Essential Excel Skills…or What is the Core Knowledge Pack for Data Analysts?

We were recently invited to provide Excel training for a client—three one-hour sessions with an open-invitation to all employees. Like most organizations, they have people using Excel in a wide variety of situations (e.g. survey analysis, basic reporting, managing lists) all with different skill levels and needs. It seemed a perfect opportunity for us given: 1) our belief that Excel is the most important business intelligence tool in any organization, and 2) our interest in embracing constraints (three hours to teach all that is important in Excel?!)

Which left me with the question: What is the core Excel knowledge required to be an effective data analyst?

We spent a few days trying to boil down the myriad of tips and tricks, functions and formulas to a short list of the most essential items. Before we finished building our teaching worksheets, I wanted to post our current "lesson plan" outline to see if our readers had suggestions on what they find most valuable. Tell us what features you find most important. Point us to online resources or tutorials that will help with parts of our lessons. I’ll incorporate your suggestions and in a couple of weeks we will post our Excel training spreadsheets for download.

Lesson 1: Moving and manipulating data

a. Using keyboarding to work more efficiently, e.g.

  • Accessing menu commands with ALT letters
  • CTRL (SHIFT) arrows to move through (select) data ranges
  • CTRL click to format an object
  • CTRL enter to fill an entire highlighted region
  • ALT up/down arrow to access drop-down lists
  • F2 to toggle in and out of formula and spreadsheet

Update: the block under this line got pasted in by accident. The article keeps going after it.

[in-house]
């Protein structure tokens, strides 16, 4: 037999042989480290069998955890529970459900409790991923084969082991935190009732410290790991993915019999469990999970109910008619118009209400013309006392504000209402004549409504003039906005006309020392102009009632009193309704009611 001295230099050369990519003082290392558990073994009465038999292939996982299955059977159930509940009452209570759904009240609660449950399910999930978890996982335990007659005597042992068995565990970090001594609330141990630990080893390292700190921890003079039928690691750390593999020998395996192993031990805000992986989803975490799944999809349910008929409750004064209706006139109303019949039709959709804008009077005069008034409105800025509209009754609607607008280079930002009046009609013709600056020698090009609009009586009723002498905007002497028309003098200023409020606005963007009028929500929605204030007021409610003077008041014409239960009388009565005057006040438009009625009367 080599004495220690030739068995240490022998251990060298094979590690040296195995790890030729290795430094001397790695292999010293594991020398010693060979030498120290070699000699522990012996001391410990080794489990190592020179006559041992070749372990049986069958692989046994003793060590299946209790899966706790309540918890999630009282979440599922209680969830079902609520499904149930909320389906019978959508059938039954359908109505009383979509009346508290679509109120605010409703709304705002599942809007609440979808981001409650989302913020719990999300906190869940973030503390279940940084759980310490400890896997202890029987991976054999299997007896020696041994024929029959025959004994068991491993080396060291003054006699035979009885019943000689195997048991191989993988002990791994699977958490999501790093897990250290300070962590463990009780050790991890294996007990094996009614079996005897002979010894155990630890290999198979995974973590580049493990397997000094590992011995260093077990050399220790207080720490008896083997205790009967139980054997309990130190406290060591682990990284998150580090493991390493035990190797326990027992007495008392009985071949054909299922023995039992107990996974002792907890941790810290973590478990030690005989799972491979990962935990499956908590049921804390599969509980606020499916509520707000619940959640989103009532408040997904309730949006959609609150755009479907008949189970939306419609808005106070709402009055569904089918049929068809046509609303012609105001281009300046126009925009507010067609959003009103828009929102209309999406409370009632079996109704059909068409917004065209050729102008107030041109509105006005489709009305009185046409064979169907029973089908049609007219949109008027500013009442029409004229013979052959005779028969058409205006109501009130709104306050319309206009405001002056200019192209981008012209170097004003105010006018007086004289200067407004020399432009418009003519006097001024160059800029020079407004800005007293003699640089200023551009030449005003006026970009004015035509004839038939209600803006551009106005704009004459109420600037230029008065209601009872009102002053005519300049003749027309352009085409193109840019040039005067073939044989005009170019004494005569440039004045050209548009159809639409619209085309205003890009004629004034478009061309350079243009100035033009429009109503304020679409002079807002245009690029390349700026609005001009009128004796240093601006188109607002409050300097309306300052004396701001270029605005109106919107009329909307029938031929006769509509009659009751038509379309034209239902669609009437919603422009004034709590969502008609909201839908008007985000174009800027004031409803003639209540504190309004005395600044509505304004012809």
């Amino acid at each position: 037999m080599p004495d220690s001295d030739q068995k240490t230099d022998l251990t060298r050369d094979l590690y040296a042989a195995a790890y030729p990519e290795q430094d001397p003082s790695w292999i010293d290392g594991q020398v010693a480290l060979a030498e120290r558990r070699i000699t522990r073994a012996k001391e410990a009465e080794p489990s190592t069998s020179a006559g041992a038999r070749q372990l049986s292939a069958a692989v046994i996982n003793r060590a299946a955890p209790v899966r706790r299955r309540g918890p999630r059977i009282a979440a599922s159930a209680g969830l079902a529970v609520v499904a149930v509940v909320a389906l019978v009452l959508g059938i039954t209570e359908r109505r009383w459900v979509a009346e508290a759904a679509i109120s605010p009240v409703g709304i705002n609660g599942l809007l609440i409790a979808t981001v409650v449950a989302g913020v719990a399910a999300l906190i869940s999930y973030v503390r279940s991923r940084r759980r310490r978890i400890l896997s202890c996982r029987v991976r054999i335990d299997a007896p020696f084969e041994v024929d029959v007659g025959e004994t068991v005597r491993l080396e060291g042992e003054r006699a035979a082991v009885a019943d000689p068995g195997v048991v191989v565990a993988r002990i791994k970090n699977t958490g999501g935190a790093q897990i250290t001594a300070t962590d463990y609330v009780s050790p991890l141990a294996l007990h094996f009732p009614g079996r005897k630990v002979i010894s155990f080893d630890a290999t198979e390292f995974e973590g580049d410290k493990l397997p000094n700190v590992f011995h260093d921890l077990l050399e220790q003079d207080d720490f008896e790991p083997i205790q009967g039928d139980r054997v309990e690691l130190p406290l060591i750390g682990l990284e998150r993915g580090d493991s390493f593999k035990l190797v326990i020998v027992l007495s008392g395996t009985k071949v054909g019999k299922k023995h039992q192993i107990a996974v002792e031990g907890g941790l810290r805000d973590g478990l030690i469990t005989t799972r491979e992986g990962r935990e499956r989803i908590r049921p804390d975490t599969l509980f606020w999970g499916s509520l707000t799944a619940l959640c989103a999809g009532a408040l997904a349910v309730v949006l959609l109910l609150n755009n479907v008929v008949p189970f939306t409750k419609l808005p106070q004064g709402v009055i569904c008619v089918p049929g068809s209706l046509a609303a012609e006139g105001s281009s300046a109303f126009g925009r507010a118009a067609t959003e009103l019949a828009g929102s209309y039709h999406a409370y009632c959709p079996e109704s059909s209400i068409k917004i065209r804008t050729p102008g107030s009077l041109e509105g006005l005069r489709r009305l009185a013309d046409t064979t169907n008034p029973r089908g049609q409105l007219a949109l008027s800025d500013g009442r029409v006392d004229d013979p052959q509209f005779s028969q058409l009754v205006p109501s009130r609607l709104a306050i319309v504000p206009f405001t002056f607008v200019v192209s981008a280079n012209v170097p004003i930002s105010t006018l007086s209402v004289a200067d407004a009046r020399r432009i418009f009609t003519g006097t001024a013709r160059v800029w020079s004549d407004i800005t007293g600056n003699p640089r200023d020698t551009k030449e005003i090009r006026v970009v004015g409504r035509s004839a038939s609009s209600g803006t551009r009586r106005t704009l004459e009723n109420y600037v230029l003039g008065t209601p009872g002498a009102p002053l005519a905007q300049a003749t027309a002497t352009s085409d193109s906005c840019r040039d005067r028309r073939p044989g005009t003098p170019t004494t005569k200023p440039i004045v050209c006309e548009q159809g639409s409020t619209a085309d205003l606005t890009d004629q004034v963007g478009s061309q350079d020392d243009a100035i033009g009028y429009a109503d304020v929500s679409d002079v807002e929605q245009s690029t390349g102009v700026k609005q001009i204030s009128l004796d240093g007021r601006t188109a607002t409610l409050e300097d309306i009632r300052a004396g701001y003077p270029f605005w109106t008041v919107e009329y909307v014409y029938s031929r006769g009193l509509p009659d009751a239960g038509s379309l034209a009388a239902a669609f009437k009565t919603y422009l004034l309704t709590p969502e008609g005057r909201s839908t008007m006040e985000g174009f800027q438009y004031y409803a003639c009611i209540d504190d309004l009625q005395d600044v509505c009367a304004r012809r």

• SHIFT mouse drag, CTRL mouse drag

b. Functions for data cleaning and manipulation, e.g.

  • Text formulas: LEFT(), RIGHT(), MID(), string concatentation,
  • Sum, Ave, Count, etc. on lower left toolbar
  • Error checking, e.g. ISERROR()
  • Measuring your data: COUNT(), COUNTA(), COUNTIF(), SUBTOTAL()
  • Working with dates
  • Delimited files
  • Find/Replace, using wildcards
  • Sorting

c. Formatting data, e.g.

  • Cells contain either functions, strings, or numbers
  • Strings: Comprised of characters; digits not recognized as numbers
  • Numbers: Can be formatted differently to represent dates, phone numbers, time, etc.
  • Functions: How functions work and finding the right one (tip: Alt + Enter to break up formulas)
  • CTRL 1 takes you to the format menu
  • Custom number formats
  • Paste special
  • Conditional formatting

Lesson 2: Working with Raw Data

a. Flat data tables

  • Why this is important and how data tables can be constraining
  • Column headers on the first row
  • Block of data, no gaps in rows or columns
  • Freeze column and row labels

b. Data filters

  • ALT-D-F-F, ensure you have the full data list
  • Advanced data filtering
  • Custom sorting
  • Pulling out unique records

c. Names

  • Named fields
  • Named ranges
  • Dynamic ranges using OFFSET() and COUNTA()

d. PivotTables

  • How to make one; what is happening behind the scenes
  • Using dynamic ranges with PivotTables
  • Table options
  • Field options

e. Trimming file size

  • Pivot table caches
  • How formulas take up space
  • CTRL end, CTRL home

Lesson 3: Presenting Data

a. Charts

b. Other data presentation tricks

c. Creating dynamic reporting with D-T-P (Data-Transform-Present)

  • Separate data, transform, and present tabs to ensure flexibility (value to planning your workbook)
  • Using a master pivot table to drive other pivot tables (via a VBA macro)

d. Preparing for sharing

  • Improve legibility (gridlines, fonts, colors)
  • Protecting cells, sheets, workbooks
  • Hiding sheets
  • Formatting input/output cells